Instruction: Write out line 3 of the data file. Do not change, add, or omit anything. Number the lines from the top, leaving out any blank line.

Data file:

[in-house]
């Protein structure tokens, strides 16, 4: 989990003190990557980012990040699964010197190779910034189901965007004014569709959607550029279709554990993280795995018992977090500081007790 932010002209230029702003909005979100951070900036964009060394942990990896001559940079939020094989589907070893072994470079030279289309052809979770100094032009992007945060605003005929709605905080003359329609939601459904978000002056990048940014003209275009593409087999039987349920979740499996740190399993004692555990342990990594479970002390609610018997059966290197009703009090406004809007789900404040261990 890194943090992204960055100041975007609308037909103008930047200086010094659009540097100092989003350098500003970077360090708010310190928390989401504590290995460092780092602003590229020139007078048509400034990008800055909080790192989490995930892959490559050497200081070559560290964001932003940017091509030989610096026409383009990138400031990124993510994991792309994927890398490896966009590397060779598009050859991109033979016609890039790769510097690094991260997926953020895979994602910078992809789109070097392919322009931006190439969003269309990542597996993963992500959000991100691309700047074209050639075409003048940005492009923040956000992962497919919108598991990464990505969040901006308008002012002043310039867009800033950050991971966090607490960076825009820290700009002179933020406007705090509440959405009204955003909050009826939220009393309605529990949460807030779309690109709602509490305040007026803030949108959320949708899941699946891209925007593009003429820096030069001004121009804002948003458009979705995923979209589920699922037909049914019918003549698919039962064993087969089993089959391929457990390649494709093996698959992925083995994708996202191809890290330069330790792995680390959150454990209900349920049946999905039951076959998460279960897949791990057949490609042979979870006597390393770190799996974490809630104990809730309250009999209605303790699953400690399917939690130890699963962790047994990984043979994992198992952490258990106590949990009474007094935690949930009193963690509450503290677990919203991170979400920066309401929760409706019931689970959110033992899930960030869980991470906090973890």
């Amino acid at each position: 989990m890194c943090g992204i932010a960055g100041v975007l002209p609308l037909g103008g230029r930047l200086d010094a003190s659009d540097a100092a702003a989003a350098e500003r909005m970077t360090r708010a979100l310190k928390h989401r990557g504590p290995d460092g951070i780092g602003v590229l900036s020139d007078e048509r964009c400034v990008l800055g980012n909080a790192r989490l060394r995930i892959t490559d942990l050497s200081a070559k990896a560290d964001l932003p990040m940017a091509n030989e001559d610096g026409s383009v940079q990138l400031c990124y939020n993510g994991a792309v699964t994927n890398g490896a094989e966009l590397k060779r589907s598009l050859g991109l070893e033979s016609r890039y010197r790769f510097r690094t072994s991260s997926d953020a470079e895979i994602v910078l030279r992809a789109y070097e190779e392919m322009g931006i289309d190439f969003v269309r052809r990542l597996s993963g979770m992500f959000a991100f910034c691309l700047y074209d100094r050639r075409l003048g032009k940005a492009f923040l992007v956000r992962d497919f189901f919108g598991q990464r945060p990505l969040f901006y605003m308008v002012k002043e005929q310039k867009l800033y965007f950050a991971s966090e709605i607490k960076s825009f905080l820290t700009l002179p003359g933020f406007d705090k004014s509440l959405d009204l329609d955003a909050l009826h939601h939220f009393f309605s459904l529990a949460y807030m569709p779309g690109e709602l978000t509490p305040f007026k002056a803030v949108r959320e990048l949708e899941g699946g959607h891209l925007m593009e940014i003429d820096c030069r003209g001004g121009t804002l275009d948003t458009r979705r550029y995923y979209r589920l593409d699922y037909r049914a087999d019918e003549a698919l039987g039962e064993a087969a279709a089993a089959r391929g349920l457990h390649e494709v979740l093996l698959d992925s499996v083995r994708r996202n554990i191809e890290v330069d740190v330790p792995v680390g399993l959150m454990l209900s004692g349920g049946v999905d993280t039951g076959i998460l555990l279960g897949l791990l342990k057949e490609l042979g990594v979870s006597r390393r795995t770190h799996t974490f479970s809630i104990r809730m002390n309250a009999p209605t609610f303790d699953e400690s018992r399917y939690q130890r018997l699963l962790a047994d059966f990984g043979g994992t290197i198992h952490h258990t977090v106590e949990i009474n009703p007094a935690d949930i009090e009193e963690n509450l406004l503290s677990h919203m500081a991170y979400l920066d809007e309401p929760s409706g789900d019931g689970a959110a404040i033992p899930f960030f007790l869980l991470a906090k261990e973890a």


């Amino acid at each position: 989990m890194c943090g992204i932010a960055g100041v975007l002209p609308l037909g103008g230029r930047l200086d010094a003190s659009d540097a100092a702003a989003a350098e500003r909005m970077t360090r708010a979100l310190k928390h989401r990557g504590p290995d460092g951070i780092g602003v590229l900036s020139d007078e048509r964009c400034v990008l800055g980012n909080a790192r989490l060394r995930i892959t490559d942990l050497s200081a070559k990896a560290d964001l932003p990040m940017a091509n030989e001559d610096g026409s383009v940079q990138l400031c990124y939020n993510g994991a792309v699964t994927n890398g490896a094989e966009l590397k060779r589907s598009l050859g991109l070893e033979s016609r890039y010197r790769f510097r690094t072994s991260s997926d953020a470079e895979i994602v910078l030279r992809a789109y070097e190779e392919m322009g931006i289309d190439f969003v269309r052809r990542l597996s993963g979770m992500f959000a991100f910034c691309l700047y074209d100094r050639r075409l003048g032009k940005a492009f923040l992007v956000r992962d497919f189901f919108g598991q990464r945060p990505l969040f901006y605003m308008v002012k002043e005929q310039k867009l800033y965007f950050a991971s966090e709605i607490k960076s825009f905080l820290t700009l002179p003359g933020f406007d705090k004014s509440l959405d009204l329609d955003a909050l009826h939601h939220f009393f309605s459904l529990a949460y807030m569709p779309g690109e709602l978000t509490p305040f007026k002056a803030v949108r959320e990048l949708e899941g699946g959607h891209l925007m593009e940014i003429d820096c030069r003209g001004g121009t804002l275009d948003t458009r979705r550029y995923y979209r589920l593409d699922y037909r049914a087999d019918e003549a698919l039987g039962e064993a087969a279709a089993a089959r391929g349920l457990h390649e494709v979740l093996l698959d992925s499996v083995r994708r996202n554990i191809e890290v330069d740190v330790p792995v680390g399993l959150m454990l209900s004692g349920g049946v999905d993280t039951g076959i998460l555990l279960g897949l791990l342990k057949e490609l042979g990594v979870s006597r390393r795995t770190h799996t974490f479970s809630i104990r809730m002390n309250a009999p209605t609610f303790d699953e400690s018992r399917y939690q130890r018997l699963l962790a047994d059966f990984g043979g994992t290197i198992h952490h258990t977090v106590e949990i009474n009703p007094a935690d949930i009090e009193e963690n509450l406004l503290s677990h919203m500081a991170y979400l920066d809007e309401p929760s409706g789900d019931g689970a959110a404040i033992p899930f960030f007790l869980l991470a906090k261990e973890a």